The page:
Could it be that Nader would do the same for the President? It's interesting that the last 4 Presidential elections (I include the upcoming 2004 race) could reveal that the winner has, or will have, never received a majority of the votes. There appears to be a desire for a legitimate third party in this country. The problem is that the only successful third parties in this nation's history have been populist in nature, and the Green Party led by Nader or even Ross Perot's cult of personality, Reform party of the '90's failed to tap into truly populist themes. The Greens are still too liberal for the average American and Perot was a bit too wacky and his main theme, economic stability and growth, had already begun to turn around by the time of the election. Not to mention the lack of confidence exhibited by Perot when he withdrew, then re-entered the race.

No, a successful third party would have to be in the middle. The Republican is the on the right, the Democrats on the left, only the middle remains. The opportunity is there for some organization to cherry-pick ideas, and presumably "interest groups." I bet that the vast majority of union members would go for a strong on defense, but protectionist candidate. One who won't be perceived as pandering to the extremes of either established party and who truly has "working Americans" in mind.

The greatest challenge would be to create an organization from scratch. That's why it would probably take a candidate who had established himself in one of the two parties to break away. John McCain is the obvious example, but there are others, such as any number of so-called Blue Dog Democrats. It would also take more than fielding a candidate at the top of the ticket. A successful 3rd party would have to simultaneously attempt to create state and local parties. It would have to be done on a broad front. Some states have recently had independent governors, such as Ventura in Minn. and King in Maine, who were relatively successful. Unfortunately, neither could really build a strong 3rd party even on the state level. So maybe it will be impossible, maybe one of the established parties will have to have a complete meltdown and then re-invent itself to appeal more to the "average American." Perhaps the United States can only really handle two parties. It's worked so far, but will it forever?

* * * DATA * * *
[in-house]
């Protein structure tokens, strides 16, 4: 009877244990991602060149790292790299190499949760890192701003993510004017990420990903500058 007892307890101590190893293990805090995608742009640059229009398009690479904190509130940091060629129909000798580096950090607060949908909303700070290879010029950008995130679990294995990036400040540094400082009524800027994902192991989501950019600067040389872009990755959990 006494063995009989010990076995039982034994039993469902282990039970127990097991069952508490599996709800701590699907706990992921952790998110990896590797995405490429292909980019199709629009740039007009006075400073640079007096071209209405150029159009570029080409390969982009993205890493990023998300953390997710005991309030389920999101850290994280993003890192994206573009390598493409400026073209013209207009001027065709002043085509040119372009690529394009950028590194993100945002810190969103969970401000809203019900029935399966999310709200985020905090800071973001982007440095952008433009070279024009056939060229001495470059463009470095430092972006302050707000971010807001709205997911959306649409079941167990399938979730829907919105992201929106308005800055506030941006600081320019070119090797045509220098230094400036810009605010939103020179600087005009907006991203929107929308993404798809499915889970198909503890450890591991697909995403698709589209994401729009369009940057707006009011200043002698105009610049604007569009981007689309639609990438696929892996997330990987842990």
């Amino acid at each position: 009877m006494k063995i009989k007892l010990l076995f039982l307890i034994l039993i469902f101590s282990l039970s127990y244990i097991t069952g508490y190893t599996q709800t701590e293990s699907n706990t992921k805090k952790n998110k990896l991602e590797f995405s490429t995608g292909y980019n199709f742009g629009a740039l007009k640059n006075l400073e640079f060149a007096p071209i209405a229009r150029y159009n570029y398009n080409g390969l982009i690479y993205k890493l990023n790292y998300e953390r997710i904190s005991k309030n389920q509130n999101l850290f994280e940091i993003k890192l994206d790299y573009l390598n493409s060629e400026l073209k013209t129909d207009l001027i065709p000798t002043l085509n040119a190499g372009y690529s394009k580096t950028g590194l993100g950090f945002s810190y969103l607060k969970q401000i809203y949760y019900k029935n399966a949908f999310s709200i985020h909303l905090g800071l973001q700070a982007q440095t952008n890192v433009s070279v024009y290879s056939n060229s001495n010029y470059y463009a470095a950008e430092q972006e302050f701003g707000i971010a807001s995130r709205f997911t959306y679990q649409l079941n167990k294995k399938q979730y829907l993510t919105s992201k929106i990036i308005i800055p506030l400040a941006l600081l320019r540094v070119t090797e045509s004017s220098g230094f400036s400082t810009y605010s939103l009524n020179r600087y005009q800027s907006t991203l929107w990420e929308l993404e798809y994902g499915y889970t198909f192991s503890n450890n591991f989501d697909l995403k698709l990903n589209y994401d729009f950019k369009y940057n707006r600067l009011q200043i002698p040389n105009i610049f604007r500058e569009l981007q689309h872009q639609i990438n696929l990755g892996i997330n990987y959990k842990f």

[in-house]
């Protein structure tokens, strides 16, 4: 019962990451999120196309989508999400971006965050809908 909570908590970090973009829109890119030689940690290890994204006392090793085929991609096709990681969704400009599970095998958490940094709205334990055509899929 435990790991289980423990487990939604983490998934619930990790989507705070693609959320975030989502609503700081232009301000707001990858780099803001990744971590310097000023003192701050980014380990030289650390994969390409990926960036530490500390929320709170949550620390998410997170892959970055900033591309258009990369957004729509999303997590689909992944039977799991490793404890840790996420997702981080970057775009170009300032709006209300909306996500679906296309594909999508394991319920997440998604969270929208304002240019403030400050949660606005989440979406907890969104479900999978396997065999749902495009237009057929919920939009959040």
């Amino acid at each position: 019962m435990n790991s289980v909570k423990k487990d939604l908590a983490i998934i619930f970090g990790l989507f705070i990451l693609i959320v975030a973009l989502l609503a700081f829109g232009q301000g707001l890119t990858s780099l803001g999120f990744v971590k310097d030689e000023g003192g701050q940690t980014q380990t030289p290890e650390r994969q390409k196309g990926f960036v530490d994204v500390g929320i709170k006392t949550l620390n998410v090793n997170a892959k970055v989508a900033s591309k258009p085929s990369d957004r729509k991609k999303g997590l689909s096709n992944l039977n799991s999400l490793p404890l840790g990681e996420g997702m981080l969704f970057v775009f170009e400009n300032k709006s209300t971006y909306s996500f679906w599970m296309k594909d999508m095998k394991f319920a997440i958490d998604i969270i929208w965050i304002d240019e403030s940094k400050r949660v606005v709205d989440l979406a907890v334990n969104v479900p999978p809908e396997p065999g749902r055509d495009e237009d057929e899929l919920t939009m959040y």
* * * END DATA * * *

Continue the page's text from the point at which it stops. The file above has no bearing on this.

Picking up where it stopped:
The cynicism that politics brings to the conversations of normal people can't be ignored. Americans are checking out of the political process because "politicians are all the same." The hold that the professional politicians have on our government is stronger than ever. It will take a genuinely thoughtful and charismatic individual to shake things up and reassert the ideals on which this country was founded. It may sound corny, but we really need to get back to a government "of the people, by the people, and for the people." Not one for the splintered special interest groups and the big money. Is this a pipe dream? Maybe . . . maybe not.

Thursday, February 19, 2004

Me vs. Joseph M. Reynolds

After reading "Crushing discourse -- Taste of power corrupts Bush" by Joseph M. Reynolds on the ProJo's web site, I felt compelled to reply. Here is my response letter to the editors at the Journal, in total:

In his piece "Crushing discourse -- Taste of power corrupts Bush" of 2/19/2004 on the Journal's editorial pages, Joseph M. Reynolds asserts that there is a "trend toward excecutive sovereignty that President Bush is facilitating, as he runs roughshod over not just his political foes but also the branches of government that exist to check excecutive power." Further, Mr. Reynolds warns that President Bush's "method of governance" is "a method that is eradicating the sacred American tenets of judicial autonomy and citizen review." He claims the President has labeled those who oppose him politically as "unpatriotic" and "weak on terrorism." These are all very serious charges, none of which Mr. Reynolds supports with facts, only with his own assertions.